TAP Colloquium - Dr. Nicole Lloyd-Ronning
Gamma-ray Bursts: Inside and Out
Dr. Nicole Lloyd-Ronning
Los Alamos National Laboratory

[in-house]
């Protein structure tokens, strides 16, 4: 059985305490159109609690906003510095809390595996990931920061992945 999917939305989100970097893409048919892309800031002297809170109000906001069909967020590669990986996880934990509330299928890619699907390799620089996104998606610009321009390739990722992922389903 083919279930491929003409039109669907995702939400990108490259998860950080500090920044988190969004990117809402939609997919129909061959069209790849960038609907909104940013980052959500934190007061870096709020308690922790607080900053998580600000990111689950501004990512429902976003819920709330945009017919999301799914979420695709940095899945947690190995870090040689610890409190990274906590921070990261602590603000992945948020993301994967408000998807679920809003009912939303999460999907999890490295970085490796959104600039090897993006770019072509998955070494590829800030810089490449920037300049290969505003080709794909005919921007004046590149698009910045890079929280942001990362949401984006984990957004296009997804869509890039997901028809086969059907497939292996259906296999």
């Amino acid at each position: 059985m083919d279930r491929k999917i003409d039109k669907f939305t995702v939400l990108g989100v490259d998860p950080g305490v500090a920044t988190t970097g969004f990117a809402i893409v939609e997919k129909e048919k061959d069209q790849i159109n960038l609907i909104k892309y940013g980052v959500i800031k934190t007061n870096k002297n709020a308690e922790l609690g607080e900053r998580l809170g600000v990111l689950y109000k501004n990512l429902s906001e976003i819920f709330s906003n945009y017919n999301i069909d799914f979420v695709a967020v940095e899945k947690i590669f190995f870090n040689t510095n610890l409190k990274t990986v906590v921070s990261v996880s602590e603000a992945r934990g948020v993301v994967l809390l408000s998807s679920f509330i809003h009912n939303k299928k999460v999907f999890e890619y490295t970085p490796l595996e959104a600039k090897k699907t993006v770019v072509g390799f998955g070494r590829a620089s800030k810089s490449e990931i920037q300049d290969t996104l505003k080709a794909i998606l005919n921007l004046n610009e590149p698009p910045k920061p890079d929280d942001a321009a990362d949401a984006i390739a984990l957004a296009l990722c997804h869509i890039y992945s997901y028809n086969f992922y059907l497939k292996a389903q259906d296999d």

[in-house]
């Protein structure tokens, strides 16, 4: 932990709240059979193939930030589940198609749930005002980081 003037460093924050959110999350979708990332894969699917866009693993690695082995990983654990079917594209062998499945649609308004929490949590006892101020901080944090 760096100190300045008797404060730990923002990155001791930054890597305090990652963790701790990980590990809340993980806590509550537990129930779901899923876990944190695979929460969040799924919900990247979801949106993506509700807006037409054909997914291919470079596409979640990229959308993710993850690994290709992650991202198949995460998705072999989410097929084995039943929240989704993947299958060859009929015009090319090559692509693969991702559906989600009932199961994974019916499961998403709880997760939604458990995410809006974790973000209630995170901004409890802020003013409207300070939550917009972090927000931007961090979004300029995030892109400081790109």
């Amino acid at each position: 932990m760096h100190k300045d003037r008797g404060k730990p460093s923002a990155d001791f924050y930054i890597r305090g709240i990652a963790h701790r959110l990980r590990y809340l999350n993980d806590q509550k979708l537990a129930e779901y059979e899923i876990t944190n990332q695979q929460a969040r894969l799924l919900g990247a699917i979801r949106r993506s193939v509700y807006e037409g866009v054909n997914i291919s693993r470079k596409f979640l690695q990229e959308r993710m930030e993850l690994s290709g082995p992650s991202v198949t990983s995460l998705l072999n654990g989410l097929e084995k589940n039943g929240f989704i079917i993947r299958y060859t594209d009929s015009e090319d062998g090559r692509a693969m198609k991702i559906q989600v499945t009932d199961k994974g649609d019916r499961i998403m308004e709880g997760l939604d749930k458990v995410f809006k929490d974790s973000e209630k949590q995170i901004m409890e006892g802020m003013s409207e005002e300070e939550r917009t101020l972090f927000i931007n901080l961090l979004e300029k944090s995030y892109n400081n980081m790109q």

More than twenty years after the discovery of the first gamma-ray burst (GRB) afterglow and the definitive determination of their cosmological distances, there are still a number of unsolved, fundamental questions related to the central engines and progenitor systems that produce GRBs. Although we have some constraints on necessary progenitor properties from GRB energetics, timescales, locations in their host galaxies, and other observables, there is still room for a vast zoo of single and binary star progenitors to explain these enigmatic events. In this talk, I will present recent results that offer constraints on gamma-ray burst progenitors, both in the context of their inner engine and their surrounding environments. In addition, I will discuss how the GRB jet opening angle appears to evolve over cosmic time, with GRB jets at high redshift more narrowly beamed than those at low redshift. I will show how this result can not only be used to learn about the nature of the beast behind these most powerful explosions in the universe but also offer constraints on the high redshift star formation rate.